I’ve always liked poetry as a means to broaden my understanding. First I adored the conscious musicality, then the artisan-like crafted wording, and then the deviousness of some poets, notably those of the 19th century in Europe.
Thinking about poetry is like thinking about music, it follows essentially the same rules. There exist some enlightening books about this, for me the study by de la Motte. That’s one way to see it. Another way is more effective in changing your personality.
When you read something, your immagination is always guided by words. Each word, I believe, has an immage, an emotion, another word – in short, some sort of context attached to it. Depending on your experience, you will read more and more intensively, associating more and more things with a given text, although receiving less from the present author.
A poet has the unique possibility to lead you in a world of words, where your primary associations don’t work right away. Without multiple readings and some calm minutes of reflexion, you won’t understand him or her, and if you are used, addicted to the notion of understanding what you do and what you receive, you are forced to take from the author, what you need for deciphering the given text.
Here lies the magic of poetry, its undiminished value. There are words you’ve never used, pictures you’ve never seen, connexions you’ve never thought of. But in order to understand, you learn these new things in confrontation with the text. By this, immaginations appear before your inner eye and some of them will even trigger emotional states. Sometimes, it might even be as if you lived in fact through these scenarios, they become as real, as memories of physical events. This may depend only on the seriousness you concede to the poetic output.
For me, all experiences boil down to a couple of images in my mind. That’s the reason why I started to collect these essences of other writers. They are like centerpoints defining many concentric cercles – the creative mind, evolving into ever larger understanding, but revolving around one central idea. In reality, a mind might consist of several such centerpoints and cercles, but it is surely limited.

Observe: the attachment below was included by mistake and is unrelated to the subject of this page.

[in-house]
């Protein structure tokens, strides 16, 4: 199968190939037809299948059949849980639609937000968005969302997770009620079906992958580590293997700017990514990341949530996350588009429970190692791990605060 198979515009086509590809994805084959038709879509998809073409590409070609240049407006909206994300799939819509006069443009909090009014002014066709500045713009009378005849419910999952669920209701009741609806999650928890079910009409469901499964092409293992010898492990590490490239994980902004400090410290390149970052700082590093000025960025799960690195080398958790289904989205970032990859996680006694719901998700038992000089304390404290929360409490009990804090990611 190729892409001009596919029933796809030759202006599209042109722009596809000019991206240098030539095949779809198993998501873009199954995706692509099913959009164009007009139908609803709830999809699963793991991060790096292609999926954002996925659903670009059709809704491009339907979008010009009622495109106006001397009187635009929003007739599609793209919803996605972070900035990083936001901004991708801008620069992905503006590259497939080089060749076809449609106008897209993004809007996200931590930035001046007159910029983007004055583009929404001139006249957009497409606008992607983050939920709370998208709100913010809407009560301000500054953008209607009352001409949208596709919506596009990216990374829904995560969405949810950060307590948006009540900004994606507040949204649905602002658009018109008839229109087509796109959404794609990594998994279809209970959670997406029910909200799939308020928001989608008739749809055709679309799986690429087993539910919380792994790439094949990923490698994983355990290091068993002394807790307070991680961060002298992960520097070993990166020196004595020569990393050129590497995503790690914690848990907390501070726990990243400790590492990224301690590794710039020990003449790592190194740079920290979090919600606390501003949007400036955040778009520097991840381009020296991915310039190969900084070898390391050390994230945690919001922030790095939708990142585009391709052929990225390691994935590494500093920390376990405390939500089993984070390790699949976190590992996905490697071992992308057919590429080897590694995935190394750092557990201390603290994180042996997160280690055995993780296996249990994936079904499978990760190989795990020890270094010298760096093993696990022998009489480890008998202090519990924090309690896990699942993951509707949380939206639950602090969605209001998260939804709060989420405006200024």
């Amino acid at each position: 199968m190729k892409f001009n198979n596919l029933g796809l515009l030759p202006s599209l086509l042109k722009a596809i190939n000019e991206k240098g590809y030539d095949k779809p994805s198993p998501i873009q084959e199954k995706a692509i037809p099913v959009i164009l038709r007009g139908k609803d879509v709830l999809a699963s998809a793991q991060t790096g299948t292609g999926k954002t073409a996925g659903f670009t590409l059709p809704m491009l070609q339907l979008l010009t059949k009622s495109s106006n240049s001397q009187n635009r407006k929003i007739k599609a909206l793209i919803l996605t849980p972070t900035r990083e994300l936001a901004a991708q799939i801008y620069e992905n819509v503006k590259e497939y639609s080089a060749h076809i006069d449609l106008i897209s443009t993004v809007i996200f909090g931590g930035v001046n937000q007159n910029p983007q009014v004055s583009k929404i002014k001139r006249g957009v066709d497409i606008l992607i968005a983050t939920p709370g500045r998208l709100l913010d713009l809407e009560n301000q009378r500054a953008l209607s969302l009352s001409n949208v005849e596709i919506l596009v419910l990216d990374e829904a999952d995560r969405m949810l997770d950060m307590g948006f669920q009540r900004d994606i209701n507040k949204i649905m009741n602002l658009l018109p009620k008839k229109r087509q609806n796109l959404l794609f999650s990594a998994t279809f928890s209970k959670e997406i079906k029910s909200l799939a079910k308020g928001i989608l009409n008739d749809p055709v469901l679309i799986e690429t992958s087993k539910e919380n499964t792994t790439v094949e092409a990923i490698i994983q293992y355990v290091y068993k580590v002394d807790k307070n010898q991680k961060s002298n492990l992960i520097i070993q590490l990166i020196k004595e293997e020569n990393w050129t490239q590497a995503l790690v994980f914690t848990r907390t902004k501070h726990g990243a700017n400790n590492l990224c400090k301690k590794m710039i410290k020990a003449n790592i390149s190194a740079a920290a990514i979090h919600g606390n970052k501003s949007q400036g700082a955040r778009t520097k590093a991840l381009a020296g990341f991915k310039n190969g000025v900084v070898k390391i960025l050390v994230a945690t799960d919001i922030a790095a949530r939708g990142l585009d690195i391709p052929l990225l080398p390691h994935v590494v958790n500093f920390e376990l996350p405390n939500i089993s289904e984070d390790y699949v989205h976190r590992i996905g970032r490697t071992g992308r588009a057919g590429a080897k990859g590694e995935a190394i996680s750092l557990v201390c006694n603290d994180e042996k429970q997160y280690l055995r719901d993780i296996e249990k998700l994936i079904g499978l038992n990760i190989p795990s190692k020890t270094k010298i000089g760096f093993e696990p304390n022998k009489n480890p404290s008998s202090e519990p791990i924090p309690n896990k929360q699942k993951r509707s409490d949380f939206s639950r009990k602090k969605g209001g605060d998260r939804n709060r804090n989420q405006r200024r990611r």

Let me share some of these ideas. The first poet I want to present is Per Højholt, recently passed away danish citizen. The „head of the poet“ is the title of a collection of poems, including a CD. In the german edition, you have the danish and german versions of the poems and danish readings by the author. Under each chapter of the book, run enormous foot-notes, which connect the individual poems in a way and give an essayistic insight into the author’s meta-poetry. He was very much post-modern in this respect. I had the described difficulties in understanding first, but his imagery is intriguing, so that one engages eagerly in the process of comprehension. Some examples:
„Paul A. Nielsen, Contortionist“: He wants to become a gordic knot, but fears to end up as an ordinary knot, losing his chance to ever evolve into something better. (the anguish of the creator?)
„Spleen“ – We’re baffled by the stars, but the stars are terribly bored looking at us, we’re not of their kind.
„The person on a mountaintop“ – Someone is looking for the perfect poem, incontestable like a street, that is better than birds, lizards and iridescent flies, but all he finds is the warbling of larchs and pigeon cooing. (self irony based on poetic traditions?)
„About as many larchs“: the poetic ego counts the birds, find trees to be like gas filled ballons, that resemble trees, and he goes on finding expressionist metaphors, ever counting the larks until the postman arives. (the poet has no problems finding his expressions, but it seems worthless to do so)
Under quotation marks are my translations of titles, followed by a summery and my interpretation in brackets.
If you want to find out more, here some links: